Definite Cornerback In Round 2 For Birds?
If Howie Roseman was being honest Thursday night, then Friday night should be interesting – and perhaps disappointing – for Eagles fans hoping that Roseman selects a cornerback in the second or third rounds of the NFL Draft. Corner is by far the team's biggest need.
Roseman, the team's executive vice president of football operations, insisted that he and his staff stayed true to the board Thursday when the Eagles picked Alabama wide receiver DeVonta Smith after trading up two spots with Dallas to 10th overall. Per league sources, Roseman first explored swapping places with Carolina at eighth overall and Denver at ninth overall, with both Smith and cornerback Patrick Surtain in mind, but a deal was never reached. The Panthers and Broncos each took cornerbacks, making the choice easier for Roseman on Smith, who sources say was the higher-rated prospect. We'll never really know who Roseman would've taken if he had been able to move higher, but we could get an indication based on the team's Friday's selections. The Eagles, who have the fifth pick in the second round at 37th overall, are likely to encounter several prospects who they graded favorably. Some remaining top overall prospects include linebackers Jeremiah Owusui-Koramoah and Nick Bolton, wide receiver Elijah Moore, running back Javonte Williams, safety Trevon Moehrig, edge rusher Azeez Ojulari and offensive tackles Dillon Radunz, Teven Jenkins and Jaylen Mayfield. Good corners also remain, including Georgia's Tyson Campbell and Florida State's Asante Samuel Jr., but in speaking with league personnel sources leading up to the draft, the sense is that there's more value at linebacker and linemen high in the second round than corner. Owusu-Koramoah, Jenkins and Radunz were viewed by some as potential first-rounders, as was Ojulari. There's also the possibility Roseman capitalizes on that positional value and trades down to compensate for the lost third-rounder from the trade-up for Smith and into a territory where cornerback is more sensible. He could also try to make another deal that nets the Eagles an extra second-rounder. Or maybe his eyes are on Samuel Jr., whose dad played for the Eagles, and might be high enough on their board to merit being picked 37th. Roseman seemed to drop a major hint Thursday night when asked about the need to address corner immediately. "I think because of how many picks we have over the next two years we really don't want to get in a position – we've made some mistakes forcing picks and positions – so we've spent so much time on this draft and process and so much discussions about the players in this draft that we're not going to reach," Roseman said. "We're going to take the best guys. We know if we don't get back in the first round that we're going to be sitting there [Friday] morning and know we're going to get a really good player. Maybe it's at a position that can come in right away and fill a need, but maybe it's just a guy that we know is going to be part of the core of our team going forward as we climb the mountain again." That's a powerful statement that suggests – key word, suggests – the Eagles won't feel pressured to take a cornerback if the value doesn't match the draft slot.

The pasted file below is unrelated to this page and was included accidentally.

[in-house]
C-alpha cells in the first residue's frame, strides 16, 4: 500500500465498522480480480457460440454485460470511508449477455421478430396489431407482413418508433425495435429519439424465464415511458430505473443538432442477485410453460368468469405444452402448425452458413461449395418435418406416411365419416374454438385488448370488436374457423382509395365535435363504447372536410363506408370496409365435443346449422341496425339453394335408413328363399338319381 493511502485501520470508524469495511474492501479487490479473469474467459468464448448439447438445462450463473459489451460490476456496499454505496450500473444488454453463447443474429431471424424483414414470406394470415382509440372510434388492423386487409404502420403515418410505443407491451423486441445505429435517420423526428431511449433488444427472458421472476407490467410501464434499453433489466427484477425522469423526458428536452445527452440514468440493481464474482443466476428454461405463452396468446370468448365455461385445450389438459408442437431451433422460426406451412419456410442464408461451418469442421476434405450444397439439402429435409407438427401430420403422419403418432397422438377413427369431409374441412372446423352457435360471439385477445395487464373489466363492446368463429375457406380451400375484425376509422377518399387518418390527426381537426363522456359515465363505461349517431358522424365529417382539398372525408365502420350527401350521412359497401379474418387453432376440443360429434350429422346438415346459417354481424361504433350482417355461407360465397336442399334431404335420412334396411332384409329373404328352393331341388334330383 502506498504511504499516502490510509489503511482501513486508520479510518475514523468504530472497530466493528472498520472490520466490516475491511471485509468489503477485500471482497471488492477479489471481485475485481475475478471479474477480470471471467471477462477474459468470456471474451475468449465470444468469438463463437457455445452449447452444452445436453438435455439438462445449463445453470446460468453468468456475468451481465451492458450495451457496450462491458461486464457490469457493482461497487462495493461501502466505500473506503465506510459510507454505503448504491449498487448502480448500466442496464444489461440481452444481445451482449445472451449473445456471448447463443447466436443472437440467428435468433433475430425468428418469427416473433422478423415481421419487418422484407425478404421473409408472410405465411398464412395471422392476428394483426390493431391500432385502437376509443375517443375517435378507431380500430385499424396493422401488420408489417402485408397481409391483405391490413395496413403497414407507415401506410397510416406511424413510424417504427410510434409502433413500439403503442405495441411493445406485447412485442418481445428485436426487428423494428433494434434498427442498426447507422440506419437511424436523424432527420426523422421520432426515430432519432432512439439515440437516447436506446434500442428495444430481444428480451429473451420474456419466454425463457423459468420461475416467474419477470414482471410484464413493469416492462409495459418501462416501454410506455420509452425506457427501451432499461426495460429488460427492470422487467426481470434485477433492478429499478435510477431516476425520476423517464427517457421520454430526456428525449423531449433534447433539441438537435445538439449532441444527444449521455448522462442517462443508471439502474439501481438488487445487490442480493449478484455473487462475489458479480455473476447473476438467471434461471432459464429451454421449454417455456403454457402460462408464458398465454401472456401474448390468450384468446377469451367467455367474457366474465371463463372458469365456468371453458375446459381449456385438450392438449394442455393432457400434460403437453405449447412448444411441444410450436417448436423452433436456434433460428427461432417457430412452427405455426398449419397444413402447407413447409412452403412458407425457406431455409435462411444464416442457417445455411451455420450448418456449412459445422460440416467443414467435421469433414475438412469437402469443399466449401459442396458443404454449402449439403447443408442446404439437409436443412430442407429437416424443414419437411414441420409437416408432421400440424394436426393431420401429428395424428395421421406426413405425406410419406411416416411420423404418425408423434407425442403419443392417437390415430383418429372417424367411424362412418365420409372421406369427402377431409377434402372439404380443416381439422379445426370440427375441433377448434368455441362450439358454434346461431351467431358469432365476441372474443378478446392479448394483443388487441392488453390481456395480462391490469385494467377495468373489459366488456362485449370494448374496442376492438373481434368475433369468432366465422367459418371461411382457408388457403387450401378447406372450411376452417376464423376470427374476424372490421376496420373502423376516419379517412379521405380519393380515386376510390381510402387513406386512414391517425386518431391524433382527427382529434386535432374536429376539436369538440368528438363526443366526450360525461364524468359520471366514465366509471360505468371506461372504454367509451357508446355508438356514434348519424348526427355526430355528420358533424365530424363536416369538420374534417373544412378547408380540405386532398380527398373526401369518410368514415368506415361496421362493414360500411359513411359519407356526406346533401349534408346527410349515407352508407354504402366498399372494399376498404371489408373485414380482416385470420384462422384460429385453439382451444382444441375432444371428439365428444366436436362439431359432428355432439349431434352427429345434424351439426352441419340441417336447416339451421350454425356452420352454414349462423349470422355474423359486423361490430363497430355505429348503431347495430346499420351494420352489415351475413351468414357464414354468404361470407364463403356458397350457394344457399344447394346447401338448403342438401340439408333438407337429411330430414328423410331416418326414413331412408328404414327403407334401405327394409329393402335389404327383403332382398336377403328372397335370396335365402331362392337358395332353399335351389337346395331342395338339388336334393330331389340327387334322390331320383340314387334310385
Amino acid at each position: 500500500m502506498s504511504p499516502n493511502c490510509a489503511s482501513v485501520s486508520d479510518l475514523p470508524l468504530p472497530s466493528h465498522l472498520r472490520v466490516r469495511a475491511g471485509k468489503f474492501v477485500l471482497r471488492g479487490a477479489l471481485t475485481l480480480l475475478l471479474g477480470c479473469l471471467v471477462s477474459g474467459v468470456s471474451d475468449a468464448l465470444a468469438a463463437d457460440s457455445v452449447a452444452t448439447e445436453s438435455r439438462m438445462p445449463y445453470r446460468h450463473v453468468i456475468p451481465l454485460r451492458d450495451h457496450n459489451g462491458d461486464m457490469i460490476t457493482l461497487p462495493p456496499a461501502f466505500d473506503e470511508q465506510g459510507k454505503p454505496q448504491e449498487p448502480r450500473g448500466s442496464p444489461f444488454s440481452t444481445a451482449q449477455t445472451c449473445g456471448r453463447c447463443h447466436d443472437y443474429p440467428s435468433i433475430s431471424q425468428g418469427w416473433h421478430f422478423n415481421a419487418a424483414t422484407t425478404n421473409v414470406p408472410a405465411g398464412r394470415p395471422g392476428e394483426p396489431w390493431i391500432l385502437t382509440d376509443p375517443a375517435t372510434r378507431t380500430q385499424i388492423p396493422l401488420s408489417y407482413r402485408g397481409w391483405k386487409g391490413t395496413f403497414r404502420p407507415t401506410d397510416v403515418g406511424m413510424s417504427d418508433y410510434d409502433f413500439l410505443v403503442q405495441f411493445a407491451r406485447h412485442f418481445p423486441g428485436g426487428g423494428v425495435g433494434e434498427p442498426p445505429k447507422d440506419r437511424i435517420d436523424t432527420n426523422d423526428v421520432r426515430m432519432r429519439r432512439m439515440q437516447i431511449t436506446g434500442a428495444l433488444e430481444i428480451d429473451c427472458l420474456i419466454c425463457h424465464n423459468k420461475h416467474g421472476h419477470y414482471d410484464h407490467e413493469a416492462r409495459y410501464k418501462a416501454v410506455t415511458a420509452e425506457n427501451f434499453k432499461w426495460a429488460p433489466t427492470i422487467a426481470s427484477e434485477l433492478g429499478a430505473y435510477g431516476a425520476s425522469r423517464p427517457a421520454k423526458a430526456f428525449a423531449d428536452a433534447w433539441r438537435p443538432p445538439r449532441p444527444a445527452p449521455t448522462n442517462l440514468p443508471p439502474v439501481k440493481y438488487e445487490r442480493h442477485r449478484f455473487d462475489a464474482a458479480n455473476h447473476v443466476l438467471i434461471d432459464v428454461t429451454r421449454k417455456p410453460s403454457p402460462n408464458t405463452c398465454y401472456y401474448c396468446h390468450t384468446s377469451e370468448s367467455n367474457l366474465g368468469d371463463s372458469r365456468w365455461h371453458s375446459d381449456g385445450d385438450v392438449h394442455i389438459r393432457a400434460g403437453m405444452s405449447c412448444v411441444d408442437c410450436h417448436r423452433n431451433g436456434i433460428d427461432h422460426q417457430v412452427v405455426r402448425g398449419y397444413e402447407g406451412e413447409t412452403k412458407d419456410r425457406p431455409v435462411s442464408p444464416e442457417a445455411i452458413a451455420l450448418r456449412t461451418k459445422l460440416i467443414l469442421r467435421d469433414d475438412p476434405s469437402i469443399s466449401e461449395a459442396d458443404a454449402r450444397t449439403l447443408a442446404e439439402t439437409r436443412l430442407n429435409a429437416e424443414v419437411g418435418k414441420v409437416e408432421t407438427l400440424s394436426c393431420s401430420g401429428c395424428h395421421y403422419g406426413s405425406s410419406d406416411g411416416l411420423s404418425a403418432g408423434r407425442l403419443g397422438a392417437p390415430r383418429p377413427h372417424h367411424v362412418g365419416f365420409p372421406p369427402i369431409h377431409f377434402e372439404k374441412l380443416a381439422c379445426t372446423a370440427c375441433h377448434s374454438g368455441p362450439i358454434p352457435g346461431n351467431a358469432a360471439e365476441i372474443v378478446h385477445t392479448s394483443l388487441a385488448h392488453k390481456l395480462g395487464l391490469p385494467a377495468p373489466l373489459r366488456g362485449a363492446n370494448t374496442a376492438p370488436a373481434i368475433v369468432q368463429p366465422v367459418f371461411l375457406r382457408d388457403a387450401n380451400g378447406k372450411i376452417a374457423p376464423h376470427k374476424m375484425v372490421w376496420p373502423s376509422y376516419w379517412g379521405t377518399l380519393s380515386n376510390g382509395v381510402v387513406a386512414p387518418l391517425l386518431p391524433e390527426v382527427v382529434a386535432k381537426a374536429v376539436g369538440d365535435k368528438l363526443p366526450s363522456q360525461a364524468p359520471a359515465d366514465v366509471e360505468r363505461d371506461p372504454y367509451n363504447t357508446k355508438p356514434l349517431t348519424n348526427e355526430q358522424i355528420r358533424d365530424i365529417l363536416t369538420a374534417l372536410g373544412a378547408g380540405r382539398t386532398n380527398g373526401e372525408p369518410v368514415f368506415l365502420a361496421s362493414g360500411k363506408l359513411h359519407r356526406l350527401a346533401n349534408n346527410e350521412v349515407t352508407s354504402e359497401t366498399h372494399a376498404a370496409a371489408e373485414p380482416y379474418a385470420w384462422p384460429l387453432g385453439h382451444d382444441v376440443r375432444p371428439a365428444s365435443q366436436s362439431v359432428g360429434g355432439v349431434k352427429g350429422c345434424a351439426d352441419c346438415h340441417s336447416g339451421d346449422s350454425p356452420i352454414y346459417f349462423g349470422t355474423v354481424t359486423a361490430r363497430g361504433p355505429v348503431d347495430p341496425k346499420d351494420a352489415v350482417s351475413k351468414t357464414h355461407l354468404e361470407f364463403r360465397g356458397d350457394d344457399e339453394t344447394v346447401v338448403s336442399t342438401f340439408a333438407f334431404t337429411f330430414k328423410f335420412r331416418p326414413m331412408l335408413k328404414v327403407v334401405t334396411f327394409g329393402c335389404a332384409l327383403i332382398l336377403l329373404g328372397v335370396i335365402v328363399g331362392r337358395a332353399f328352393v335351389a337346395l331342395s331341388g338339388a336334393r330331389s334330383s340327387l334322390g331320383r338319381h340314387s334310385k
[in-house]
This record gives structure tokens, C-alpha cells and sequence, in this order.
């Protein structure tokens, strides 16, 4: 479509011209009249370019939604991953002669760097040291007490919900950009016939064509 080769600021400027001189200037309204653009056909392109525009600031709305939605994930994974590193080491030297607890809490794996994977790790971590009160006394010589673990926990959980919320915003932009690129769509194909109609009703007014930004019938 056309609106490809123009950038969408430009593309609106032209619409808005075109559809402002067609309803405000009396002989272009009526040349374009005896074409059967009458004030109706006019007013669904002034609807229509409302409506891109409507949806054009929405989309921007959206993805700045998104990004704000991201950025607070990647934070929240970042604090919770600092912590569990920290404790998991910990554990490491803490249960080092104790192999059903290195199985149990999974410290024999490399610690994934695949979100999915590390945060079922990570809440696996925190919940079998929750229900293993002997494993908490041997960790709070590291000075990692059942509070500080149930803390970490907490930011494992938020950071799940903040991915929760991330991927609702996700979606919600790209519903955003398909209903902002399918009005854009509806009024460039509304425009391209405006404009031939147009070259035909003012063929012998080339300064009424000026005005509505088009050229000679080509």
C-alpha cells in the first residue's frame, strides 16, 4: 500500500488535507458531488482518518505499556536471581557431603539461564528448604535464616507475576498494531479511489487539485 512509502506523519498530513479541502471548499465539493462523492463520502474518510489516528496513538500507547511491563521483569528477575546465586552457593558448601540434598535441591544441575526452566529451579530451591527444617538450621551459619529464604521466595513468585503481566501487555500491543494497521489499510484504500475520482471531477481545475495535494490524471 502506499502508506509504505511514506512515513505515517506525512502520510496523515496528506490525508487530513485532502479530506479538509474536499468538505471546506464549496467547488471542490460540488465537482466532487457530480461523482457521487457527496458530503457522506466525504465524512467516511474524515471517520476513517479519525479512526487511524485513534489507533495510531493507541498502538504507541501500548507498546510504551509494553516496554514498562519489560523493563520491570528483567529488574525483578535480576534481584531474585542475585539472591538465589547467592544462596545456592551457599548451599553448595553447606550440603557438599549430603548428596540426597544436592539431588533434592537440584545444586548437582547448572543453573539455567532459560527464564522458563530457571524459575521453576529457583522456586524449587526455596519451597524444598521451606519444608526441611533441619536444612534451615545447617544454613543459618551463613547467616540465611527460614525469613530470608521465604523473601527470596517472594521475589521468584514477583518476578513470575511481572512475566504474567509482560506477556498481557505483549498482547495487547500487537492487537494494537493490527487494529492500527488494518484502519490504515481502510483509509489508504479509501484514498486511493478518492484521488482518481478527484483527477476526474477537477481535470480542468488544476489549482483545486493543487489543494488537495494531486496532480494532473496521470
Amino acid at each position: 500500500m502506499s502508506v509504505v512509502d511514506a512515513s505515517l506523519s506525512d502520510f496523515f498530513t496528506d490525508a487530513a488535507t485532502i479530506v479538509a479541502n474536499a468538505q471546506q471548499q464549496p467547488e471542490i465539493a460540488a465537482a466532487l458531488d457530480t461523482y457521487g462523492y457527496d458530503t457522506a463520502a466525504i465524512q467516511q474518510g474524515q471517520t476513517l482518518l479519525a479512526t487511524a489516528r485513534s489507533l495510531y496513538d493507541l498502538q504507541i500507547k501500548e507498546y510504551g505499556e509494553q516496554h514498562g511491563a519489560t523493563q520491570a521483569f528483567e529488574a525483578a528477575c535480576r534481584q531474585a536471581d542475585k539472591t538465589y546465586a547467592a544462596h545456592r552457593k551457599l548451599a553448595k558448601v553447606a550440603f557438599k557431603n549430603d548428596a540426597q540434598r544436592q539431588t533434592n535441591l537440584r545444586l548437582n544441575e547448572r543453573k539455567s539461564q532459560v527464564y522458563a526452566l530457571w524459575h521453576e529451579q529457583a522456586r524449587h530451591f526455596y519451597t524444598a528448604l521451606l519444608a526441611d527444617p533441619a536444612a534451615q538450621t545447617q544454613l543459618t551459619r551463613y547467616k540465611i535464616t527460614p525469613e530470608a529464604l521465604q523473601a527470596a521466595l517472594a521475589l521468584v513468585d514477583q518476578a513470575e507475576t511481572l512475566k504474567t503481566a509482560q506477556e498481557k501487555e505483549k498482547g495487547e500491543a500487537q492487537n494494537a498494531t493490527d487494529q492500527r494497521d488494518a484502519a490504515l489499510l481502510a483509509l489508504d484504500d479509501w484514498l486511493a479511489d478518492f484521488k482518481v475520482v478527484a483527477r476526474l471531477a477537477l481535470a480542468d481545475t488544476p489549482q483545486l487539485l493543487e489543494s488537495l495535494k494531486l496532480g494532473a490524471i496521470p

Nick Sirianni said loudly and clearly that none of his receivers will be bound by labels such as "X," "Y" and "F" for the slot. Sirianni spoke last week about having different-bodied receivers in his past playing the X spot and repeated Thursday that all of his receivers, Smith included, will move around in his scheme. "The best offenses I've been on have been able to move guys around, and they have to know each position," he said. "So, what we see in DeVonta is the ability to move around. I saw very high football IQ in him, when we did our meetings with him." He later added: "He definitely gives us that option and position flexibility. He's able to play inside, he’s able to play outside. We're going to have to move him around, and that's just how we roll with our offense." The Eagles also noted that Smith, who also played basketball in high school, has special high-point and contested-catch traits that belie his 166-pound frame. "When we watched him play, when I watched him play, what I saw was a guy with length and a guy with toughness," said Andy Weidl, the team's vice president of player personnel. "You catch 117 passes in the SEC you're doing something right. You set the SEC record for career touchdown receptions, you're doing something right."
Perception or reality?
You couldn't help but notice that Roseman looked relaxed at his press conference, made a "rock, paper, scissor" joke to Sirianni and often deferred to Weidl on evaluation questions. Roseman hasn't been afraid to discuss the mistakes of the past draft, with reaches and being less collaborative during the draft than the perception he's given. We'll know more by the end of this weekend if he's just playing to the cameras or really determined to stick to the process. At the moment, though, the Eagles appear to be functioning as a team, not as separate departments or individuals working under the same umbrella. – Geoff Mosher (@geoffmoshernfl) is co-host of the "Inside the Birds" podcast and staff writer for InsideTheBirds.com.
Watch the first-round recap from Geoff Mosher and Adam Caplan here: